John Steward of Jesus
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The three classes

October 30, 1980

Perhaps the best definition of the classes which I have heard is:   Upper--those who like their position and wish to keep things as they are; Middle--those who wish to become upper class; Lower—-those who wish to eradicate all distinctions among men and create a classless society.

Upon further reflection, it seems to me that the distinguishing characteristic of class is the extent to which a man organizes his life according to his own desires and preferences, or the desires and preferences of others.

A man following his own desires (the man who is free) is happy and does not see any need for changing either the structure of things or his own position.

The man who has not found a means of self-support doing those things which he enjoys doing and prefers to do, but aspires to such a position, sets freedom and self-direction as his goal and thus desires to become a self-directing, freedom-loving member of the “upper” class.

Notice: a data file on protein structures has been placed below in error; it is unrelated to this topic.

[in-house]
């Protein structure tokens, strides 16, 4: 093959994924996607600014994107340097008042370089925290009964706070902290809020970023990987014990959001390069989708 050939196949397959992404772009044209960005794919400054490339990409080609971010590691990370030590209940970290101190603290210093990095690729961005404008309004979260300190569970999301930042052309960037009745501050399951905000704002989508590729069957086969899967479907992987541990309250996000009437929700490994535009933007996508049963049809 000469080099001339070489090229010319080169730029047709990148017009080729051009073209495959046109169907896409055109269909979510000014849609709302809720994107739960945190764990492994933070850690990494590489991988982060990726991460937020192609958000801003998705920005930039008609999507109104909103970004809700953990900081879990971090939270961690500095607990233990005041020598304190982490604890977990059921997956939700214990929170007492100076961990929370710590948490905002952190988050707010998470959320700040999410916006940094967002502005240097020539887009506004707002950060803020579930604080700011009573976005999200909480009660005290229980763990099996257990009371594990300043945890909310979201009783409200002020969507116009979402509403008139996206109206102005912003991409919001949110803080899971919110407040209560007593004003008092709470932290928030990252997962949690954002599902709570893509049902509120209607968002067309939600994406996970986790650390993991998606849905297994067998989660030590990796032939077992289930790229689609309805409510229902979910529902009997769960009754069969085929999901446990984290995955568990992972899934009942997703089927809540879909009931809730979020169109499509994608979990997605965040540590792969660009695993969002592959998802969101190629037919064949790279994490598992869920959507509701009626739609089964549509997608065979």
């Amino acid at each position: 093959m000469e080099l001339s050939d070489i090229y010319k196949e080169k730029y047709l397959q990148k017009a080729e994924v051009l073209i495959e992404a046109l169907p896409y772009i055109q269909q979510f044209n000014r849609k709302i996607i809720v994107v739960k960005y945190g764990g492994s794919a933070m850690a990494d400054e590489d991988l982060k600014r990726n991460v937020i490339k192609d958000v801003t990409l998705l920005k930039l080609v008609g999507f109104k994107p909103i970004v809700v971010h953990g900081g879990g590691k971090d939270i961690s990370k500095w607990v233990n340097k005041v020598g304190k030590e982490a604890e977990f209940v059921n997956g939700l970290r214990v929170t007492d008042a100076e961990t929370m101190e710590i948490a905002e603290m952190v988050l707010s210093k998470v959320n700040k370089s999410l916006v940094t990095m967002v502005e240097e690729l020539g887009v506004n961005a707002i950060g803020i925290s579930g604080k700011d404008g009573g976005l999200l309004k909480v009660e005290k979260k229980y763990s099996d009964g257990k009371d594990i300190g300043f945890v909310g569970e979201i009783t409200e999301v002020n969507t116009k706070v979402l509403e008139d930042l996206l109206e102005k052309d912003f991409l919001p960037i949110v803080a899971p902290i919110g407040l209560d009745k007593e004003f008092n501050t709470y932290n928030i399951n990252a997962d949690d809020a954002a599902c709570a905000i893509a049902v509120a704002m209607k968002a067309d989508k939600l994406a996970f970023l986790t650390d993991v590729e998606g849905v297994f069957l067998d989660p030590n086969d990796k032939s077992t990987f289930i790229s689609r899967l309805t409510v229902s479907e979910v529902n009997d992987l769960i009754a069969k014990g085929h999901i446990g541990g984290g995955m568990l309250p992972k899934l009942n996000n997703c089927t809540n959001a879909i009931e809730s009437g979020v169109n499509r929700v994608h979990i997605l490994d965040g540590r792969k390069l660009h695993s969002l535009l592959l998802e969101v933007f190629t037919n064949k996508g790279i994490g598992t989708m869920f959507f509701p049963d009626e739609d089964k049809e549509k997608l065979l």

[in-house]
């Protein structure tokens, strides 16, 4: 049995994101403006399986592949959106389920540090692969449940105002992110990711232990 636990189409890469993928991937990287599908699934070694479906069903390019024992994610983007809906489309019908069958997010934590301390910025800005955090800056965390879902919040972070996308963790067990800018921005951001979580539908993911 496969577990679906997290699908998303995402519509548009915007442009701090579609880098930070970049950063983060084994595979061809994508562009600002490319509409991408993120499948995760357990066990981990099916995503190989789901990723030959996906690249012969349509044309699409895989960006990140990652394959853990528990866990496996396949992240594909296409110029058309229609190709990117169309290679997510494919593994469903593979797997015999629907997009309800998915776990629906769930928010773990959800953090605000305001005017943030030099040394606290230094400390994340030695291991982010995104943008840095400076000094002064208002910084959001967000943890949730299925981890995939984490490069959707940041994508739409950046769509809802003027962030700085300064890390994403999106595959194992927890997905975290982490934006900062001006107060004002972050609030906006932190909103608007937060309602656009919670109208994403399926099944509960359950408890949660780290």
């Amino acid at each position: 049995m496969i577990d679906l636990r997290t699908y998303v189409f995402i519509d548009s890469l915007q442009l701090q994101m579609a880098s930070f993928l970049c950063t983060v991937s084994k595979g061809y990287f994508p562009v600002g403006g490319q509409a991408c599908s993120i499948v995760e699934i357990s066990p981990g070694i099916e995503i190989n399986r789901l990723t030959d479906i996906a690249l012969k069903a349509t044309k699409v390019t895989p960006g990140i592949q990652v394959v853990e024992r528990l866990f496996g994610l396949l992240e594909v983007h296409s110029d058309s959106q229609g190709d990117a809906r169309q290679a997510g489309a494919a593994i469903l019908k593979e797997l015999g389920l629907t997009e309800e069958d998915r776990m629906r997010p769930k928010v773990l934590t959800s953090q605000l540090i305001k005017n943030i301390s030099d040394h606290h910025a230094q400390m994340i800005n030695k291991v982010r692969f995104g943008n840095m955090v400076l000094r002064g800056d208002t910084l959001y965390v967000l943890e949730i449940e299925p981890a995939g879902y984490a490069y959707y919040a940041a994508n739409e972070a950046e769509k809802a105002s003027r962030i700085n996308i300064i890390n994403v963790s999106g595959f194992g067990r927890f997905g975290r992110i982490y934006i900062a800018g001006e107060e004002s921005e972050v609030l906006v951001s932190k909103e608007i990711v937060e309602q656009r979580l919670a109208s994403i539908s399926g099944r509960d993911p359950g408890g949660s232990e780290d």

The man with a lack of faith, who senses in his guts that he does not have the capabilities to be self-directive, succumbs to envv and looks for a revolution or for a strong man to erase those distinctions which remind him of his position, and to force all men into a common bondage.’

The above distinctions imply that class is completely independent of occupation or relative wealth. The Protestant Reformation and the American Revolution confirm this.  Little people can be upper class.